Nets and Lies - Katie Ashley Wow...this book really touched on some hard to read plot points.

Nets & Lies tells the story of two very different girls: Melanie Reeves and Jordan Solano. One makes a false accusation of rape against the basketball coach, the other was actually raped.

Melanie Reeves is varsity captain of her school's basketball team, and the star player. She has the perfect boyfriend (the coach's son) and pretty much the perfect life...until one day after practice, her virginity is taken from her by force from her coach.

Jordan Solano has a well-known reputation as a bad girl. She lies, she ditches school, and she's having an affair with the coach of the basketball team. But when the coach suddenly breaks off their affair, she wants to hurt him, make him suffer for the heartbreak he caused her. So she cries rape.

One lie brings out the others truth in a this story about finding your voice through the darkness. I won't lie, the rape scene was extremely hard to read for me. The idea of someone in a position of power exerting force over someone else sickens me. And his response after realizing he had taken her virginity, "I just assumed you and Will had been together. I would have taken it slower if I'd know that."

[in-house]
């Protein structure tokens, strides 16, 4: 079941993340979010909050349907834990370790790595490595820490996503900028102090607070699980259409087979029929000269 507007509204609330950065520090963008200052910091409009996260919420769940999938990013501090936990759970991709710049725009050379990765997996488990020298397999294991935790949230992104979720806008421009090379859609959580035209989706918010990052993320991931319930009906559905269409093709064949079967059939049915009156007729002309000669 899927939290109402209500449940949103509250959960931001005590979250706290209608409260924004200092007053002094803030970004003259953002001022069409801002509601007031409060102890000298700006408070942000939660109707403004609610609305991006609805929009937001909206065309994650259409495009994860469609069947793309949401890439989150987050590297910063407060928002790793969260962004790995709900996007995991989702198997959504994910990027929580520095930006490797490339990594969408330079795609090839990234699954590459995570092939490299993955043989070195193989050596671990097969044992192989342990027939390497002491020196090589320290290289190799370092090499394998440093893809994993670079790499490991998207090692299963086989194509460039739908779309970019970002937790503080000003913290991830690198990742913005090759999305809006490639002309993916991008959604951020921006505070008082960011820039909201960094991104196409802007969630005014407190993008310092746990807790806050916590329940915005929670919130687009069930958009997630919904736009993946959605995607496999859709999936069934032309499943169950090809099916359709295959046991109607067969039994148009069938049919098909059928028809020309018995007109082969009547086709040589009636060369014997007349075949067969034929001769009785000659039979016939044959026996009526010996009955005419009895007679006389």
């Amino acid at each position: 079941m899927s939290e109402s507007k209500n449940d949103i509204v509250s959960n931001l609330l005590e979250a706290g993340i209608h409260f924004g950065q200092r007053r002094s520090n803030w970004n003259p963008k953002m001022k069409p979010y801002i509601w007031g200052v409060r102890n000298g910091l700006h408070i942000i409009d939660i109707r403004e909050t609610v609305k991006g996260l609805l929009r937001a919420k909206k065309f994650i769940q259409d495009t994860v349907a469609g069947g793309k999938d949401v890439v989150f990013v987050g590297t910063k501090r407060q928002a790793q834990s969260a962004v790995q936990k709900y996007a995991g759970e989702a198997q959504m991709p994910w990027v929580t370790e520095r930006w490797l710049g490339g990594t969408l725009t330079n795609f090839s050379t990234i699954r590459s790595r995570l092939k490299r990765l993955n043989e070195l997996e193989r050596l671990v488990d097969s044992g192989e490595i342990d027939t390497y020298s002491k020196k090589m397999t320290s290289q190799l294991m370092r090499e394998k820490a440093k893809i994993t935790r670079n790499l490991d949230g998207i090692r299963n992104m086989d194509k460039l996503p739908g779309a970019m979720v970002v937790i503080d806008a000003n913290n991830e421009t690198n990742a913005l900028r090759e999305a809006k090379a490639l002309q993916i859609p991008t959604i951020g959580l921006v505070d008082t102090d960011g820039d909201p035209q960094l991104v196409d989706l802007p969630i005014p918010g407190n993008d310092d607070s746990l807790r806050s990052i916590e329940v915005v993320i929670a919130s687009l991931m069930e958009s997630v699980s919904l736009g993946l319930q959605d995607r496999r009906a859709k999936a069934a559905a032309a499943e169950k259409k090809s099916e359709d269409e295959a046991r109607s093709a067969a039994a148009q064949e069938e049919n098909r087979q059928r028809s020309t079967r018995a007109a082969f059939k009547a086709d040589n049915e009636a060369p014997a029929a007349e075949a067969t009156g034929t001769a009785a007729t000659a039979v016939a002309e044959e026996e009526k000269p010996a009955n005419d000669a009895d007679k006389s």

Sick. It just makes me sick.

I won't lie. I was extremely frustrated with Melanie for a majority of this book because of her refusal to tell the truth of what happened. I chalk it up the writing of the author for pulling such extreme reactions out of me. I felt horrible for Melanie, but also really wanted to shake some sense into her. Her internal fight over wanting to tell the truth but not wanting to hurt her family or her boyfriend and his family was very realistic.

I agree with some of the other reviews that I've read. This book kind of read like a Lifetime movie and at times was very predictable. I could have done without some of the later plots, Jordan's perfect guy suddenly showing up when she needed it and her epiphany about how her life was going nowhere was just a little too sappy, but I admired the author for showing some very realistic responses to the situation.

While this book is a work of fiction, this kind of behavior happens all the time and not all victims come forward. A very tough subject, but a good read.